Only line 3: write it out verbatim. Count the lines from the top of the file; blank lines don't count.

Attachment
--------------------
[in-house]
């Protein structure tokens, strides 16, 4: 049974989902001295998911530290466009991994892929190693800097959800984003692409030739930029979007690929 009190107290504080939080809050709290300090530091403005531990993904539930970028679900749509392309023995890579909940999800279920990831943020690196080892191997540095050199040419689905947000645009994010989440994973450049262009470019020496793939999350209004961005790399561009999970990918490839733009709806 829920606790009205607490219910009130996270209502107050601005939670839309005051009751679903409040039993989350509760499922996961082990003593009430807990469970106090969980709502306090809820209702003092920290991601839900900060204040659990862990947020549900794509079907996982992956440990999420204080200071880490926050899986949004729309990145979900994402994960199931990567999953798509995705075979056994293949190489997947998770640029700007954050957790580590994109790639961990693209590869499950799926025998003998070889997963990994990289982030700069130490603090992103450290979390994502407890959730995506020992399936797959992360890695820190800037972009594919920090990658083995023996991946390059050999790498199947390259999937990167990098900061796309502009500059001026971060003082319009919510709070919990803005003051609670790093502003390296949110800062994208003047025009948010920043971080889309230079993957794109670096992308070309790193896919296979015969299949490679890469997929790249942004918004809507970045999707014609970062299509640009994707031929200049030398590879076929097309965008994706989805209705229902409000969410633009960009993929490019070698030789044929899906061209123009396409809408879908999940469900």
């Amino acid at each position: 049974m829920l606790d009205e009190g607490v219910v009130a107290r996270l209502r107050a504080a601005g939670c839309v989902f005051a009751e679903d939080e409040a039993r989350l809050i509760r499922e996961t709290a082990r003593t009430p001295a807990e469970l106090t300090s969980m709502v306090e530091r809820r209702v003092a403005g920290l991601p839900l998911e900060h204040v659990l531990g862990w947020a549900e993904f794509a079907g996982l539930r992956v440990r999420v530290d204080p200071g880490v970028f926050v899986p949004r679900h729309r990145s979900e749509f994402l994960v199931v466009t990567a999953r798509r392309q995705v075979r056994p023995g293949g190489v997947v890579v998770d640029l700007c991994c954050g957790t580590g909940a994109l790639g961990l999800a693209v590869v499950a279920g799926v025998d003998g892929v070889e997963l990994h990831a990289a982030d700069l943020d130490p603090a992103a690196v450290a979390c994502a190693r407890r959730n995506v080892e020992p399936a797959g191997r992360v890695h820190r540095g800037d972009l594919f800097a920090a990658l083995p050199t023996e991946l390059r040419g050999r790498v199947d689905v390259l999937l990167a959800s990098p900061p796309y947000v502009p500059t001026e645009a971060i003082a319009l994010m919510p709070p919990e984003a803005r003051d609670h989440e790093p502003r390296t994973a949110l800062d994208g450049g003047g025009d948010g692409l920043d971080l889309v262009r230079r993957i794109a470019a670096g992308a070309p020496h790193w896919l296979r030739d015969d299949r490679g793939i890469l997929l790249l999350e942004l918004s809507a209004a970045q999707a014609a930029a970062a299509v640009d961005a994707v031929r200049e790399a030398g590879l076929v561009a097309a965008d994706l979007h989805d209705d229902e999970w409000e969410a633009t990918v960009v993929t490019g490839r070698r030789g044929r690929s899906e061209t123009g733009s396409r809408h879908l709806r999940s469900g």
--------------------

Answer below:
């Amino acid at each position: 049974m829920l606790d009205e009190g607490v219910v009130a107290r996270l209502r107050a504080a601005g939670c839309v989902f005051a009751e679903d939080e409040a039993r989350l809050i509760r499922e996961t709290a082990r003593t009430p001295a807990e469970l106090t300090s969980m709502v306090e530091r809820r209702v003092a403005g920290l991601p839900l998911e900060h204040v659990l531990g862990w947020a549900e993904f794509a079907g996982l539930r992956v440990r999420v530290d204080p200071g880490v970028f926050v899986p949004r679900h729309r990145s979900e749509f994402l994960v199931v466009t990567a999953r798509r392309q995705v075979r056994p023995g293949g190489v997947v890579v998770d640029l700007c991994c954050g957790t580590g909940a994109l790639g961990l999800a693209v590869v499950a279920g799926v025998d003998g892929v070889e997963l990994h990831a990289a982030d700069l943020d130490p603090a992103a690196v450290a979390c994502a190693r407890r959730n995506v080892e020992p399936a797959g191997r992360v890695h820190r540095g800037d972009l594919f800097a920090a990658l083995p050199t023996e991946l390059r040419g050999r790498v199947d689905v390259l999937l990167a959800s990098p900061p796309y947000v502009p500059t001026e645009a971060i003082a319009l994010m919510p709070p919990e984003a803005r003051d609670h989440e790093p502003r390296t994973a949110l800062d994208g450049g003047g025009d948010g692409l920043d971080l889309v262009r230079r993957i794109a470019a670096g992308a070309p020496h790193w896919l296979r030739d015969d299949r490679g793939i890469l997929l790249l999350e942004l918004s809507a209004a970045q999707a014609a930029a970062a299509v640009d961005a994707v031929r200049e790399a030398g590879l076929v561009a097309a965008d994706l979007h989805d209705d229902e999970w409000e969410a633009t990918v960009v993929t490019g490839r070698r030789g044929r690929s899906e061209t123009g733009s396409r809408h879908l709806r999940s469900g």